Daum, Paulus Adrianus
Daum, Paulus Adrianus
With the exception of Multatuli (Eduard Douwes Dekker, 1820–1887) with his famous novel Max Havelaar (1860), Paulus Adrianus Daum is the most important author of Dutch Indies literature of the nineteenth century. The ten "Indies" novels he wrote between 1883 and 1894 appeared originally as serials in Indies newspapers.
Daum was born in The Hague. He began his journalistic career in his native town in 1876. By then he had already achieved a certain reputation as the author of (extremely romantic) novelettes. In 1878 he was appointed coeditor of the newspaper De Locomotief (The Locomotive) in Semarang on Java. Within a year he became its editor-in-chief. It was the start of what was to become a truly remarkable career. After De Locomotief, Daum managed the newspapers Het Indisch Vaderland (The Indies Fatherland, also published in Semarang, 1883–1885) and the Bataviaasch Nieuwsblad (Batavian News, 1885–1898), which under his leadership became the most widely read paper in the Indies.
Daum's appointment as a leader of De Locomotief offered him the freedom to display his abilities to the full. The social climate in the Indies was much more informal than in Holland, and the newspapers, too, were considerably livelier than at home. It was therefore in his Indies journalism that Daum was able to develop his stylistic skills.
It was during his first years in the East, too, that Daum became acquainted with the works of the French novelist Émile Zola (1840–1902). Zola's conception of literature brought about a complete reversal of Daum's views on literature. Like Zola, Daum began to regard observation and realistic representation as the primary goal of literature. Nevertheless Daum was also critical of Zola: unlike him, Daum did not consider the "scientific method" essential for the writing of novels. For Daum, the essence of Zola's naturalism lay in realism.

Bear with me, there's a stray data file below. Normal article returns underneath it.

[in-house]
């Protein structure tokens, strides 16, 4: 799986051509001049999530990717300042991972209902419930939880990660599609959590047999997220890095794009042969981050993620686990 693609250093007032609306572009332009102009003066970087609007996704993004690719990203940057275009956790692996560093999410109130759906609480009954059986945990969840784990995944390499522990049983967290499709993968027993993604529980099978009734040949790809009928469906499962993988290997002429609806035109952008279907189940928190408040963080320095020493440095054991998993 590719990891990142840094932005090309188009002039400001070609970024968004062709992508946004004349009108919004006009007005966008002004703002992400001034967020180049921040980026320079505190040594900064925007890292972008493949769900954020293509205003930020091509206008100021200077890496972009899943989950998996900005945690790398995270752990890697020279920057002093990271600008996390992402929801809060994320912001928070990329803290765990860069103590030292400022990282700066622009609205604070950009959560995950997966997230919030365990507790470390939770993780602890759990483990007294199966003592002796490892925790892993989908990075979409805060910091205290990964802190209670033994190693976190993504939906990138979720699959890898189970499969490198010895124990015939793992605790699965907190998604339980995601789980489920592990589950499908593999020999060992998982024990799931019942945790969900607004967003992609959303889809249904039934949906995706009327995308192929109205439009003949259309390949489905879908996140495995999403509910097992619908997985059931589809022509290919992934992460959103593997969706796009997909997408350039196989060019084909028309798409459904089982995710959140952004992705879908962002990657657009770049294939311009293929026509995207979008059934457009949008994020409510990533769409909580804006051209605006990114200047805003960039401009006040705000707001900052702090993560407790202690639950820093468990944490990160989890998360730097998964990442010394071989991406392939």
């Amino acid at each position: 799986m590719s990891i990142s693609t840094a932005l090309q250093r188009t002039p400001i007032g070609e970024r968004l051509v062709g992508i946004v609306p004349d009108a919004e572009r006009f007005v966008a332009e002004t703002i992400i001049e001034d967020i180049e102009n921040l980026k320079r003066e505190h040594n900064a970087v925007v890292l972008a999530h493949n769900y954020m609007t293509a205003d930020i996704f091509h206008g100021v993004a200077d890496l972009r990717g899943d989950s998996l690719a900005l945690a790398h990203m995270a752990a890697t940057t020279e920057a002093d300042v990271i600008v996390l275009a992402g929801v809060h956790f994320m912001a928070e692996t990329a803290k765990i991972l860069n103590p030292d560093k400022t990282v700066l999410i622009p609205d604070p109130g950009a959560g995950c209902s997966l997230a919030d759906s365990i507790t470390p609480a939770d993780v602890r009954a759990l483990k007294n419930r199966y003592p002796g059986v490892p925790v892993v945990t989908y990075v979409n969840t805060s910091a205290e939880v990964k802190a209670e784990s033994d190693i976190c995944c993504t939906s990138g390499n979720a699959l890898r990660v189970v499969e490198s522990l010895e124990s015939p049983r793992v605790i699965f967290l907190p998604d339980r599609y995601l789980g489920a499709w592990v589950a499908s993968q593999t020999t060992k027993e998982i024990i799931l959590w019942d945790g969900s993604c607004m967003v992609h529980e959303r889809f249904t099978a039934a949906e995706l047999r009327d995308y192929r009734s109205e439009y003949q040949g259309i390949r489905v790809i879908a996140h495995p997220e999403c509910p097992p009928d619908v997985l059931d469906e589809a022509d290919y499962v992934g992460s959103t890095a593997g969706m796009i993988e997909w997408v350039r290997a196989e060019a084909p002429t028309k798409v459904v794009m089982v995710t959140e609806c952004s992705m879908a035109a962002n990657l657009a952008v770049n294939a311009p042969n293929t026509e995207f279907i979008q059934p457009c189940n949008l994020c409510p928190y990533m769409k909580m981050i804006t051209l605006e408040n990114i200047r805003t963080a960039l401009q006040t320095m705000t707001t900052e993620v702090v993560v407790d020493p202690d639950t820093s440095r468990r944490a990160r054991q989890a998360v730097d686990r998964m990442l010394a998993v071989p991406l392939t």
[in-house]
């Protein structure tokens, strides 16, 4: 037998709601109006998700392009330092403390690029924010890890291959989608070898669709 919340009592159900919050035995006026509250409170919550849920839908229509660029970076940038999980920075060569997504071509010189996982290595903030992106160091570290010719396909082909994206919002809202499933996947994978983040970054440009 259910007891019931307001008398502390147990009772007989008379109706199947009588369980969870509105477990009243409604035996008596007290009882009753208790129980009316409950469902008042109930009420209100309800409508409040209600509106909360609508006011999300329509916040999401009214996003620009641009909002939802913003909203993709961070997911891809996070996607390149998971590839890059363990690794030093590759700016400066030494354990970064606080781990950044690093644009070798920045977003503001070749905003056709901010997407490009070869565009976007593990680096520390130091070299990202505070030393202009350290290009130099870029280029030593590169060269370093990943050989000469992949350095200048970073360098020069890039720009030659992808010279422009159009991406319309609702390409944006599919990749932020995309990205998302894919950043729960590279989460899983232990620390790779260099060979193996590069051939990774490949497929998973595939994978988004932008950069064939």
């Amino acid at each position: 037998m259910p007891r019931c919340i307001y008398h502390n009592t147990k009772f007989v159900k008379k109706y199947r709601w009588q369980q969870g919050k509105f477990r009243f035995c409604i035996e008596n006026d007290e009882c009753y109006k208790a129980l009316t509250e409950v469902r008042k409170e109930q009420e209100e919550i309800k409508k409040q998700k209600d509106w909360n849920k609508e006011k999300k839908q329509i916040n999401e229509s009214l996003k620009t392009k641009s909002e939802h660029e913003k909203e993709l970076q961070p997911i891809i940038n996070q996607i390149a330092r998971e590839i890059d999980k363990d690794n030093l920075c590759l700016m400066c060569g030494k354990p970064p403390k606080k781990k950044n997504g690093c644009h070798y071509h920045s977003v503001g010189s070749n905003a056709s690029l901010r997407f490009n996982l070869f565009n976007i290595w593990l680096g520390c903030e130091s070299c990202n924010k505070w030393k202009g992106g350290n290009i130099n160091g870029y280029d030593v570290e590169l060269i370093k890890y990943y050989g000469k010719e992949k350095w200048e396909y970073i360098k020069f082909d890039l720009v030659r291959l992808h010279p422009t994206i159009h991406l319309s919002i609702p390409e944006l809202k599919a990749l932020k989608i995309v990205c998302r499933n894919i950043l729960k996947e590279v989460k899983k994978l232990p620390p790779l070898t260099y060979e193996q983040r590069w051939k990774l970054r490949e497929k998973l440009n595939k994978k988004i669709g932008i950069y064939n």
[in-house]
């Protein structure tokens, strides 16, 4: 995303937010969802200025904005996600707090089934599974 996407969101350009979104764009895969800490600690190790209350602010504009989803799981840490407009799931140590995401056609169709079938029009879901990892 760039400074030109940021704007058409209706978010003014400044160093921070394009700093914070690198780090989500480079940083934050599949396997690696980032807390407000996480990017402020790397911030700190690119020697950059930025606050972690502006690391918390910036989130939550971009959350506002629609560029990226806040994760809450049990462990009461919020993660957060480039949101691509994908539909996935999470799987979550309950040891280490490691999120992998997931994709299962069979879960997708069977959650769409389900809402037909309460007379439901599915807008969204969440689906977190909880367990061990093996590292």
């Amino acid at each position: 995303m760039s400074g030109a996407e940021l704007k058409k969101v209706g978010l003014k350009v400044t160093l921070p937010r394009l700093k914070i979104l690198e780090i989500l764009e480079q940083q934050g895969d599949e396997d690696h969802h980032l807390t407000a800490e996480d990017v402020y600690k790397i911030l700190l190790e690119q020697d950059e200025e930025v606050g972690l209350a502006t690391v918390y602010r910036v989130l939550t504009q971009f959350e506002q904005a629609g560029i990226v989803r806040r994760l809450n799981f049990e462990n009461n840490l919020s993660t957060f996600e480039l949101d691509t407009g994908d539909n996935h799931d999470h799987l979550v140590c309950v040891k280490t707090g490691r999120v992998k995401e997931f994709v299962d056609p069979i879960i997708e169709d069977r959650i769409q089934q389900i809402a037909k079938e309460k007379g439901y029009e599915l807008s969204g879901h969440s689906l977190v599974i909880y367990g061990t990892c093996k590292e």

When Daum decided to write a novel himself, he knew exactly what he wanted to create: a novel that would contain an objective picture of a piece of colonial reality. He knew about the realities of the Indies as no other European: apart from the fact that he lived in the colonial society, he was, because of his journalistic observation post, shrewder than others in perceiving what went on in that society. And as a writer who had already won his spurs in journalism, he was well aware of his own ability.
In 1883 Daum published his first novel: Uit de suiker in de tabak (From Sugar to Tobacco). Other well-known novels are Goena-goena (1989), Indische mensen in Holland (Indies People in Holland, 1890), and Ups en Downs in het Indische leven (Ups and Downs of Life in the Indies, 1892). Daum's novels are set in the European society of the Indies during the last quarter of the nineteenth century. They describe the lives of planters and civil servants, of Eurasians in their marginal position, and of native Indonesians insofar as they participated in European society—as servants, for example, or as concubines of white masters. But the main subjects are the Europeans, depicted against the background of their expatriate community. Readers are told of their superficial materialism, their ambitions, and their love lives, both inside and outside marriage. Not only the "ups" of life in the Indies are described, but also the "downs"—the murder and suicide, the moral and mental decline, the despair and the loneliness of people disillusioned by the circumstances in which they find themselves.
In mid-1898 Daum's journalistic career abruptly came to an end. Because of a serious illness of the liver, he was forced to leave hurriedly for the Netherlands. It was all in vain. He died in September 1898 and found his resting place in the cemetery in Dieren (near Arnhem). He was just forty-eight years old.
Beekman, E. M. "P. A. Daum (1850–1898): Dutch Colonial Society and the American South." In Troubled Pleasures: Dutch Colonial Literature from the East Indies, 1600–1950, 324-391. Oxford: Clarendon, 1996.
Daum, P. A. Ups and Downs of Life in the Indies. Translated by Elsje Qualms Sturtevant and Donald W. Sturtevant; edited by E. M. Beekman. Amherst: University of Massachusetts Press, 1987.
Daum, P. A. Verzamelde romans. 3 vols. Amsterdam: Nijgh and van Ditmar, 1997–1998.
Termorshuizen, Gerard. P.A. Daum: Journalist en romancier van tempo doeloe. Amsterdam: Nijgh and Van Ditmar, 1988.